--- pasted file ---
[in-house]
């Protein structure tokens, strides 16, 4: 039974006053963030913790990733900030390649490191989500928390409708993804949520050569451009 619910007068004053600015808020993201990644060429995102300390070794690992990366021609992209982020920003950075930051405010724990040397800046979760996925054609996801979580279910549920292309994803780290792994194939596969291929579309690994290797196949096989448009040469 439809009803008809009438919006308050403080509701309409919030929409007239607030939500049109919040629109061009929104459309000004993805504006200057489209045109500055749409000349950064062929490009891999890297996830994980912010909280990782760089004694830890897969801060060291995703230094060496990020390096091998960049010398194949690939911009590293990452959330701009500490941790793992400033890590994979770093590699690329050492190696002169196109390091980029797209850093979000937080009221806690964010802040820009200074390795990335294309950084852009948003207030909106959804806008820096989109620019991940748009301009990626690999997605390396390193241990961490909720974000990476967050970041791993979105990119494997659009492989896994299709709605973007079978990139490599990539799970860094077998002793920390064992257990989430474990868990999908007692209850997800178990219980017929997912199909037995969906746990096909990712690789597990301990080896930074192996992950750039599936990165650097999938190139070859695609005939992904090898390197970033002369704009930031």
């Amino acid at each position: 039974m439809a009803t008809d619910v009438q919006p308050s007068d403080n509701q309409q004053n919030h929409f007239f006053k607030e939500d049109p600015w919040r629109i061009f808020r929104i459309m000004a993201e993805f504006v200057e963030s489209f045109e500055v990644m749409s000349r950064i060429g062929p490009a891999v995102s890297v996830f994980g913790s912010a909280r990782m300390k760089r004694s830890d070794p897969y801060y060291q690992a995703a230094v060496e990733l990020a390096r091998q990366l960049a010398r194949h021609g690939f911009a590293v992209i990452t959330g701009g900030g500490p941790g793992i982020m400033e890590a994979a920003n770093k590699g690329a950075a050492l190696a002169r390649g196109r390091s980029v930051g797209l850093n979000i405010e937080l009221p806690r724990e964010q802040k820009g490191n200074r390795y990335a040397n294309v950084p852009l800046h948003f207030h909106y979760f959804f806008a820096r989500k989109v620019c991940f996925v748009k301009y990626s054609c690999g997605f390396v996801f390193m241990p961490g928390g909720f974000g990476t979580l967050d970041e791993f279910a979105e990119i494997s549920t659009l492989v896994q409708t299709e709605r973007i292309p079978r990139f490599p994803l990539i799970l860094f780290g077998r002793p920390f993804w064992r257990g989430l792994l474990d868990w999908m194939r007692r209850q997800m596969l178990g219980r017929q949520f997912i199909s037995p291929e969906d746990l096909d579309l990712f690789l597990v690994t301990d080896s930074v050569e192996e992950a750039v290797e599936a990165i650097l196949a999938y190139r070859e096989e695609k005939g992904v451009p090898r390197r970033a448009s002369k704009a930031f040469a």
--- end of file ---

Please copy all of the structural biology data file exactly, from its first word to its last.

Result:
[in-house]
């Protein structure tokens, strides 16, 4: 039974006053963030913790990733900030390649490191989500928390409708993804949520050569451009 619910007068004053600015808020993201990644060429995102300390070794690992990366021609992209982020920003950075930051405010724990040397800046979760996925054609996801979580279910549920292309994803780290792994194939596969291929579309690994290797196949096989448009040469 439809009803008809009438919006308050403080509701309409919030929409007239607030939500049109919040629109061009929104459309000004993805504006200057489209045109500055749409000349950064062929490009891999890297996830994980912010909280990782760089004694830890897969801060060291995703230094060496990020390096091998960049010398194949690939911009590293990452959330701009500490941790793992400033890590994979770093590699690329050492190696002169196109390091980029797209850093979000937080009221806690964010802040820009200074390795990335294309950084852009948003207030909106959804806008820096989109620019991940748009301009990626690999997605390396390193241990961490909720974000990476967050970041791993979105990119494997659009492989896994299709709605973007079978990139490599990539799970860094077998002793920390064992257990989430474990868990999908007692209850997800178990219980017929997912199909037995969906746990096909990712690789597990301990080896930074192996992950750039599936990165650097999938190139070859695609005939992904090898390197970033002369704009930031």
């Amino acid at each position: 039974m439809a009803t008809d619910v009438q919006p308050s007068d403080n509701q309409q004053n919030h929409f007239f006053k607030e939500d049109p600015w919040r629109i061009f808020r929104i459309m000004a993201e993805f504006v200057e963030s489209f045109e500055v990644m749409s000349r950064i060429g062929p490009a891999v995102s890297v996830f994980g913790s912010a909280r990782m300390k760089r004694s830890d070794p897969y801060y060291q690992a995703a230094v060496e990733l990020a390096r091998q990366l960049a010398r194949h021609g690939f911009a590293v992209i990452t959330g701009g900030g500490p941790g793992i982020m400033e890590a994979a920003n770093k590699g690329a950075a050492l190696a002169r390649g196109r390091s980029v930051g797209l850093n979000i405010e937080l009221p806690r724990e964010q802040k820009g490191n200074r390795y990335a040397n294309v950084p852009l800046h948003f207030h909106y979760f959804f806008a820096r989500k989109v620019c991940f996925v748009k301009y990626s054609c690999g997605f390396v996801f390193m241990p961490g928390g909720f974000g990476t979580l967050d970041e791993f279910a979105e990119i494997s549920t659009l492989v896994q409708t299709e709605r973007i292309p079978r990139f490599p994803l990539i799970l860094f780290g077998r002793p920390f993804w064992r257990g989430l792994l474990d868990w999908m194939r007692r209850q997800m596969l178990g219980r017929q949520f997912i199909s037995p291929e969906d746990l096909d579309l990712f690789l597990v690994t301990d080896s930074v050569e192996e992950a750039v290797e599936a990165i650097l196949a999938y190139r070859e096989e695609k005939g992904v451009p090898r390197r970033a448009s002369k704009a930031f040469a």